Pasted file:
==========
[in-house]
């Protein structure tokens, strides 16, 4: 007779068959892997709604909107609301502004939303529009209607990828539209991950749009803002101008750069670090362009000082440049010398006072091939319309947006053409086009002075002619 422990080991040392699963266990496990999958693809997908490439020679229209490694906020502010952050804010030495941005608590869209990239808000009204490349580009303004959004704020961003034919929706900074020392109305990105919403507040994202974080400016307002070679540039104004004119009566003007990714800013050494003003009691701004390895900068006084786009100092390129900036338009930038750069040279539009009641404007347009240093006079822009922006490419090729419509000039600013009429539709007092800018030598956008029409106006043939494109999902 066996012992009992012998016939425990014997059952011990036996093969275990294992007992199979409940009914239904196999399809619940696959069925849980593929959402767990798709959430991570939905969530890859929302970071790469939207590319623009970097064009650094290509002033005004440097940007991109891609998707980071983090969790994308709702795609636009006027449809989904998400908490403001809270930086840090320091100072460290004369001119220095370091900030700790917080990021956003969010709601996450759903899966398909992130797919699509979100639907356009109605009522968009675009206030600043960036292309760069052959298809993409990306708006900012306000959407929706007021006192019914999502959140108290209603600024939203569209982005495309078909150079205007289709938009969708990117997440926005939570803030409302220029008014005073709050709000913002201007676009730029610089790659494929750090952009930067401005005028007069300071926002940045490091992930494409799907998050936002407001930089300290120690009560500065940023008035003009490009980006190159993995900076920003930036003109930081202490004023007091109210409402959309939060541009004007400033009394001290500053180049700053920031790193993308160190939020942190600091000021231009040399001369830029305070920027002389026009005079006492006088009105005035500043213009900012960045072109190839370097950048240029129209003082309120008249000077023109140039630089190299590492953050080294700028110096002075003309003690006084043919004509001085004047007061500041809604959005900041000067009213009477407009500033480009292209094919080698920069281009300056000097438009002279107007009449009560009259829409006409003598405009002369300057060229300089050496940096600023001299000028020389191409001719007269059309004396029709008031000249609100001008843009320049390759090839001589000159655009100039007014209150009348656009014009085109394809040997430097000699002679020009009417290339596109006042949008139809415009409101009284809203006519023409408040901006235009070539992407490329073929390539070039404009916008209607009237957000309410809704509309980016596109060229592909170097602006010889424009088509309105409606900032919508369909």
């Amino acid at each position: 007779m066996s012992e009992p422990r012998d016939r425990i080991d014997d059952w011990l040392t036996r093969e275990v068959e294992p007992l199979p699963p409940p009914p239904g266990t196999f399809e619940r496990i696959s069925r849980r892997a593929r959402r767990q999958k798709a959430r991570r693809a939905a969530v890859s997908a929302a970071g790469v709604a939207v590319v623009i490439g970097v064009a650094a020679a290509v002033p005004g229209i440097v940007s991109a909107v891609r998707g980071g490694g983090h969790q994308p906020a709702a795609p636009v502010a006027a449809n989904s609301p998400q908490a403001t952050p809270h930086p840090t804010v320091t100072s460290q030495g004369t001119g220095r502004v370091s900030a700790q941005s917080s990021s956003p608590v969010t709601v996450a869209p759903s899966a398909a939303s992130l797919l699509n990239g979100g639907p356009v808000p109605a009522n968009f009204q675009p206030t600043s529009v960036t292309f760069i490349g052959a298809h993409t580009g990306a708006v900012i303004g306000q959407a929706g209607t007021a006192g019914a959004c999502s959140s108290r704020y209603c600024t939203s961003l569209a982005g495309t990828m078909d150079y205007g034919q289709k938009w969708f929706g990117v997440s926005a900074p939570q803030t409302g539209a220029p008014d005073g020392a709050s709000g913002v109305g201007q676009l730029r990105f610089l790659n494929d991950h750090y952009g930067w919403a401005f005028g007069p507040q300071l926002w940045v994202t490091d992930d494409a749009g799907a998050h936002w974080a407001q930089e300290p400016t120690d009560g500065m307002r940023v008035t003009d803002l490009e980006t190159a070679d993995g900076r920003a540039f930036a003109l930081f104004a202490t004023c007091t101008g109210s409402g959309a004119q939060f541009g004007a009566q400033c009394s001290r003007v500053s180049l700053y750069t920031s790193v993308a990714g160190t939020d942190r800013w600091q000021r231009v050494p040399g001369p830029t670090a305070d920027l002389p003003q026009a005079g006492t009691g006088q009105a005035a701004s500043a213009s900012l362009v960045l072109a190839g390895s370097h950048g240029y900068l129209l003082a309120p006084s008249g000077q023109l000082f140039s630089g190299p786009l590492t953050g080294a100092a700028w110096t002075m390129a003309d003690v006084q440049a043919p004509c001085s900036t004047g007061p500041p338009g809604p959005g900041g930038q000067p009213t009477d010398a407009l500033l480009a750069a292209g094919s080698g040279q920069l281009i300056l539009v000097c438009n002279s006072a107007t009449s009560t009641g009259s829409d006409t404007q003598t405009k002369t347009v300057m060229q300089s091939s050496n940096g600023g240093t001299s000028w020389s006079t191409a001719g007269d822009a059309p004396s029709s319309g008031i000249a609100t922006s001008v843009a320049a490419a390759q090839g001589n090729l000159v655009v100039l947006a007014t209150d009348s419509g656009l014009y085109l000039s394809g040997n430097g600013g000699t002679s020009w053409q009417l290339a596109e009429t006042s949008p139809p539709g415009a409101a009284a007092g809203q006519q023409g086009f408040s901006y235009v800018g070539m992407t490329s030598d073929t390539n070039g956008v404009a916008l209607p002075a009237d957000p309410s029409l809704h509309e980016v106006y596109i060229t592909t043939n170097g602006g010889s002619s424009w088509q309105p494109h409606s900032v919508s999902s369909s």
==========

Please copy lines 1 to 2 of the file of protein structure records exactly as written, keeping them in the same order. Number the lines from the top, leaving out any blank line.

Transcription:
[in-house]
């Protein structure tokens, strides 16, 4: 007779068959892997709604909107609301502004939303529009209607990828539209991950749009803002101008750069670090362009000082440049010398006072091939319309947006053409086009002075002619 422990080991040392699963266990496990999958693809997908490439020679229209490694906020502010952050804010030495941005608590869209990239808000009204490349580009303004959004704020961003034919929706900074020392109305990105919403507040994202974080400016307002070679540039104004004119009566003007990714800013050494003003009691701004390895900068006084786009100092390129900036338009930038750069040279539009009641404007347009240093006079822009922006490419090729419509000039600013009429539709007092800018030598956008029409106006043939494109999902 066996012992009992012998016939425990014997059952011990036996093969275990294992007992199979409940009914239904196999399809619940696959069925849980593929959402767990798709959430991570939905969530890859929302970071790469939207590319623009970097064009650094290509002033005004440097940007991109891609998707980071983090969790994308709702795609636009006027449809989904998400908490403001809270930086840090320091100072460290004369001119220095370091900030700790917080990021956003969010709601996450759903899966398909992130797919699509979100639907356009109605009522968009675009206030600043960036292309760069052959298809993409990306708006900012306000959407929706007021006192019914999502959140108290209603600024939203569209982005495309078909150079205007289709938009969708990117997440926005939570803030409302220029008014005073709050709000913002201007676009730029610089790659494929750090952009930067401005005028007069300071926002940045490091992930494409799907998050936002407001930089300290120690009560500065940023008035003009490009980006190159993995900076920003930036003109930081202490004023007091109210409402959309939060541009004007400033009394001290500053180049700053920031790193993308160190939020942190600091000021231009040399001369830029305070920027002389026009005079006492006088009105005035500043213009900012960045072109190839370097950048240029129209003082309120008249000077023109140039630089190299590492953050080294700028110096002075003309003690006084043919004509001085004047007061500041809604959005900041000067009213009477407009500033480009292209094919080698920069281009300056000097438009002279107007009449009560009259829409006409003598405009002369300057060229300089050496940096600023001299000028020389191409001719007269059309004396029709008031000249609100001008843009320049390759090839001589000159655009100039007014209150009348656009014009085109394809040997430097000699002679020009009417290339596109006042949008139809415009409101009284809203006519023409408040901006235009070539992407490329073929390539070039404009916008209607009237957000309410809704509309980016596109060229592909170097602006010889424009088509309105409606900032919508369909």